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So in the first Pirates of the Caribbean, The Curse of the Black Pearl, when Jack Sparrow first arrives at the port, the man asks him for a schilling and his name in order to "tie up his boat" in the dock. Jack Sparrow gives him 3 schillings instead in hopes for remaining nameless. As Jack Sparrow walks away, the man calls him "Mr. Smith".

Also, later when he is talking to the two guards at the boat, just before Elizabeth Swan falls from the ledge into the water, the guards ask him his name and he replies "Smith".

Is there any significance in this in the fact that he is referenced to as and references himself as Smith, since the first mate that he recruits for his quest is Arabella Smith, the daughter of the infamous pirate Laura Smith? Or is this just a mere coincidence?

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up vote 13 down vote accepted

I'm not sure if it has some special significance in this particular instance, but "Smith" is one of the most common surnames in the US, perhaps even the most common. So when someone wants to pick a pseudonym to mask their true identity, it's a typical choice. And for some reason, "Smith" has acquired this reputation more than any other common surname, so you'll frequently see it used for that purpose in TV and movies.

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As illustrated in Marty Feldman's "The Last Remake of Beau Geste":… – Will Feldman Mar 23 '14 at 4:30
Totally agree, and would also add that "John" is the common accompaniment to that surname. Therefore, "John Smith" would be the most common "fake" name used (probably due to the popularity of both names). – Andrew Martin Mar 23 '14 at 11:11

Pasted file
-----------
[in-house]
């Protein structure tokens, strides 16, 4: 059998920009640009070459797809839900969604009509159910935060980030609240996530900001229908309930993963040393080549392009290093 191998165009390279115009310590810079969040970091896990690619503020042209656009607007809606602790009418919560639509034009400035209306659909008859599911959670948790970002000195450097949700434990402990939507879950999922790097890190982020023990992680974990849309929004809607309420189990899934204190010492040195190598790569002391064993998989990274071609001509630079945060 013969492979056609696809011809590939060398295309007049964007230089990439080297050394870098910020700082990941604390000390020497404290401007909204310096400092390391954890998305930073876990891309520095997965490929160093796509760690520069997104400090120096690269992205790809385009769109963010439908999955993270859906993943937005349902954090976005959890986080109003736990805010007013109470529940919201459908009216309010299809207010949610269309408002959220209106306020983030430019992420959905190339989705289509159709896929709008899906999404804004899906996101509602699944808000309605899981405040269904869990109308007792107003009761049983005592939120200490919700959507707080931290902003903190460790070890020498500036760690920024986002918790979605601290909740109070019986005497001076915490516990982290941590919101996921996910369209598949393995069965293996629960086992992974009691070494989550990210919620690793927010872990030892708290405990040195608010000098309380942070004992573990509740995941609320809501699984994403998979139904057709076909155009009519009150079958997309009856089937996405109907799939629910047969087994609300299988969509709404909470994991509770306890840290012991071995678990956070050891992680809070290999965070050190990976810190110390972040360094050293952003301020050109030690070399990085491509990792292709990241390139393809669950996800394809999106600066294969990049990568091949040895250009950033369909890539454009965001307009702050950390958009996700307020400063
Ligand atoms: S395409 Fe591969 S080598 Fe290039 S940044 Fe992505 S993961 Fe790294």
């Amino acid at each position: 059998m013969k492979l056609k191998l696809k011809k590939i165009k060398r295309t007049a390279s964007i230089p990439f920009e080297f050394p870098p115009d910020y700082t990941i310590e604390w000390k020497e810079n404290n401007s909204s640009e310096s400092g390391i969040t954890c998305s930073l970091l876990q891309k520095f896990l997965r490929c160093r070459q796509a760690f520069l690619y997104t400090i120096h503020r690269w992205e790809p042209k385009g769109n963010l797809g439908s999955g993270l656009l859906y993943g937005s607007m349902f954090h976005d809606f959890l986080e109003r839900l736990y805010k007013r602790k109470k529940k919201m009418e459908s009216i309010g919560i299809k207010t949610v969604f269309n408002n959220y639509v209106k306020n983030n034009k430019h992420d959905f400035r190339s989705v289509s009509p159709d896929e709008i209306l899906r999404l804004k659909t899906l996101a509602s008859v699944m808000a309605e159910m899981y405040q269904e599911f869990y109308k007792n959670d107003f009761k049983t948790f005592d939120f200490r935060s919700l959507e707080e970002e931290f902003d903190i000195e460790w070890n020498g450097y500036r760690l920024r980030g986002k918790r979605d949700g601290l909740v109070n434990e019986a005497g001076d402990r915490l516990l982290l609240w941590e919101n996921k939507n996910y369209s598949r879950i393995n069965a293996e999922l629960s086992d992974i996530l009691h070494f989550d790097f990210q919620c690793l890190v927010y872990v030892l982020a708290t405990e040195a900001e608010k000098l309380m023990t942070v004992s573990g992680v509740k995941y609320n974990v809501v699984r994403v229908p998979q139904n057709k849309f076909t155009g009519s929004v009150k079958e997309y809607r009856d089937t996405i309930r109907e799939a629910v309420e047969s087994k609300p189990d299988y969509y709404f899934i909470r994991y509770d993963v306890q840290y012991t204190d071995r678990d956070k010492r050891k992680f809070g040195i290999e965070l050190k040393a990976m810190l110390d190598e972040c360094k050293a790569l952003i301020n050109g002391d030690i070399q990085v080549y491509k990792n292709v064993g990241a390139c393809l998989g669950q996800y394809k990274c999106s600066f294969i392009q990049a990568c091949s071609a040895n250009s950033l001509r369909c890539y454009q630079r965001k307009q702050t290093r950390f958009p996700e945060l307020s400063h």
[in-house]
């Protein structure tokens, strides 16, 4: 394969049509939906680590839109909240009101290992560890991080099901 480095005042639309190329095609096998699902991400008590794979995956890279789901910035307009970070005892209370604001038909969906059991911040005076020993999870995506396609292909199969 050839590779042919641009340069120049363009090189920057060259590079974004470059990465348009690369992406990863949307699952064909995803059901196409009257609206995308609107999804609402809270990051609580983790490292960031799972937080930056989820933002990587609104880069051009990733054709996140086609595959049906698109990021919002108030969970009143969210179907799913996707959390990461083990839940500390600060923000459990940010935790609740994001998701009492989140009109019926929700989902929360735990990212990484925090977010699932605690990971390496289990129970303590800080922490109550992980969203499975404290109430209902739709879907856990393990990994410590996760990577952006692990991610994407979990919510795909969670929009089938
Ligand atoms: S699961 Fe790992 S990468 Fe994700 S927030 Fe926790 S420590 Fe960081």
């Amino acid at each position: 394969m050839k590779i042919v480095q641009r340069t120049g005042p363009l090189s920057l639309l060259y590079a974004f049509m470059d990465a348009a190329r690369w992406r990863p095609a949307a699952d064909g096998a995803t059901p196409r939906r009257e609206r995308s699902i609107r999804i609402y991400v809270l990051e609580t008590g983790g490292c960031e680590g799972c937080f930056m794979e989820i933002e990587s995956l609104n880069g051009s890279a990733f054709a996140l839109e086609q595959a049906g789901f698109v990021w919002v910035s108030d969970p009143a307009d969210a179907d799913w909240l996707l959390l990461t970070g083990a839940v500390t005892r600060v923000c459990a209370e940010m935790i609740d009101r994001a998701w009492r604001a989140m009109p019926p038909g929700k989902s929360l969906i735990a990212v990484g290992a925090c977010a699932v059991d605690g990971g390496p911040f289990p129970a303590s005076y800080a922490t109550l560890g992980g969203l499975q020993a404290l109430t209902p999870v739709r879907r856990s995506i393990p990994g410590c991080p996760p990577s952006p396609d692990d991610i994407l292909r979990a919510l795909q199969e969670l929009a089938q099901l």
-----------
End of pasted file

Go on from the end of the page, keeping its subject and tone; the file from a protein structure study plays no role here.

It's more relevant that it was one of the most common surnames in England and its colonies at that time. I mean, the US didn't even exist yet... – Lightness Races in Orbit Dec 9 '14 at 12:44
@LightnessRacesinOrbit true, though I think it's more relevant that the movie was primarily targeted at an American audience. – David Z May 1 '15 at 16:11
@David: That would be strange, seeing as there are more people not in America than in America. Indeed, it grossed more internationally than domestically and it's hard to imagine that anyone in the marketing department did not expect that. – Lightness Races in Orbit May 1 '15 at 16:14

The harbormaster is indicating that he has accepted the bribe and will allow Jack to remain anonymous. He may also be slyly suggesting that he thinks Jack is up to no good. Giving the name of Smith when registering at a public accommodation is strongly associated in the public imagination with devious behavior.

For example, it is the name which adulterers supposedly write in hotel registers. Groucho Marx got a lot of mileage out of this in A Night in Casablanca. His character is working at the reception desk of a hotel when a Mr. and Mrs. Smith try to register. He loudly expresses the belief that "with a name like Smith" they can't possibly really be married.

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